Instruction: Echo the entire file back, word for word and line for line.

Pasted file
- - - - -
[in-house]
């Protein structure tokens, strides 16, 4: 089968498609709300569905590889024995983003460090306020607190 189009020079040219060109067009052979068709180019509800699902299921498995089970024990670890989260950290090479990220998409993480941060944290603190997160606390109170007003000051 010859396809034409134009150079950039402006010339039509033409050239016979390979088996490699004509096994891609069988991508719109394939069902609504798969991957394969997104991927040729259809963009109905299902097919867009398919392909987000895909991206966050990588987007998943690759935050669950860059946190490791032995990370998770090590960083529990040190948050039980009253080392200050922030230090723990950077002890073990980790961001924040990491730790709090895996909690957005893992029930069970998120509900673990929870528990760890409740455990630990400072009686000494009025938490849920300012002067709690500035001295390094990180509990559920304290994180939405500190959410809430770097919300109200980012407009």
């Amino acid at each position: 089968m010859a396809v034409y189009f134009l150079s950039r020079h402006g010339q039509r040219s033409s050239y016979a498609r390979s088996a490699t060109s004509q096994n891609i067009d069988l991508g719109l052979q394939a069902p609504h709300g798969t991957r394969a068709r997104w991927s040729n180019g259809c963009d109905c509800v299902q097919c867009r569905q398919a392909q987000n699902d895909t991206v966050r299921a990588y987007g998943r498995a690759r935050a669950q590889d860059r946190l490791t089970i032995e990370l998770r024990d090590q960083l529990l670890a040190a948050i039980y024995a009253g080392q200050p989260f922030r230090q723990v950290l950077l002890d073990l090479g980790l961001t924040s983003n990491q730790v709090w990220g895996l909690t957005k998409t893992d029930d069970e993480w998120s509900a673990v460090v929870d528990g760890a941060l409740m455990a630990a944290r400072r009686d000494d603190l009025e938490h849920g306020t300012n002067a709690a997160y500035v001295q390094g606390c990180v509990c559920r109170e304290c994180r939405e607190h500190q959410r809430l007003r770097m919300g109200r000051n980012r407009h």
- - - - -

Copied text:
[in-house]
């Protein structure tokens, strides 16, 4: 089968498609709300569905590889024995983003460090306020607190 189009020079040219060109067009052979068709180019509800699902299921498995089970024990670890989260950290090479990220998409993480941060944290603190997160606390109170007003000051 010859396809034409134009150079950039402006010339039509033409050239016979390979088996490699004509096994891609069988991508719109394939069902609504798969991957394969997104991927040729259809963009109905299902097919867009398919392909987000895909991206966050990588987007998943690759935050669950860059946190490791032995990370998770090590960083529990040190948050039980009253080392200050922030230090723990950077002890073990980790961001924040990491730790709090895996909690957005893992029930069970998120509900673990929870528990760890409740455990630990400072009686000494009025938490849920300012002067709690500035001295390094990180509990559920304290994180939405500190959410809430770097919300109200980012407009």
């Amino acid at each position: 089968m010859a396809v034409y189009f134009l150079s950039r020079h402006g010339q039509r040219s033409s050239y016979a498609r390979s088996a490699t060109s004509q096994n891609i067009d069988l991508g719109l052979q394939a069902p609504h709300g798969t991957r394969a068709r997104w991927s040729n180019g259809c963009d109905c509800v299902q097919c867009r569905q398919a392909q987000n699902d895909t991206v966050r299921a990588y987007g998943r498995a690759r935050a669950q590889d860059r946190l490791t089970i032995e990370l998770r024990d090590q960083l529990l670890a040190a948050i039980y024995a009253g080392q200050p989260f922030r230090q723990v950290l950077l002890d073990l090479g980790l961001t924040s983003n990491q730790v709090w990220g895996l909690t957005k998409t893992d029930d069970e993480w998120s509900a673990v460090v929870d528990g760890a941060l409740m455990a630990a944290r400072r009686d000494d603190l009025e938490h849920g306020t300012n002067a709690a997160y500035v001295q390094g606390c990180v509990c559920r109170e304290c994180r939405e607190h500190q959410r809430l007003r770097m919300g109200r000051n980012r407009h």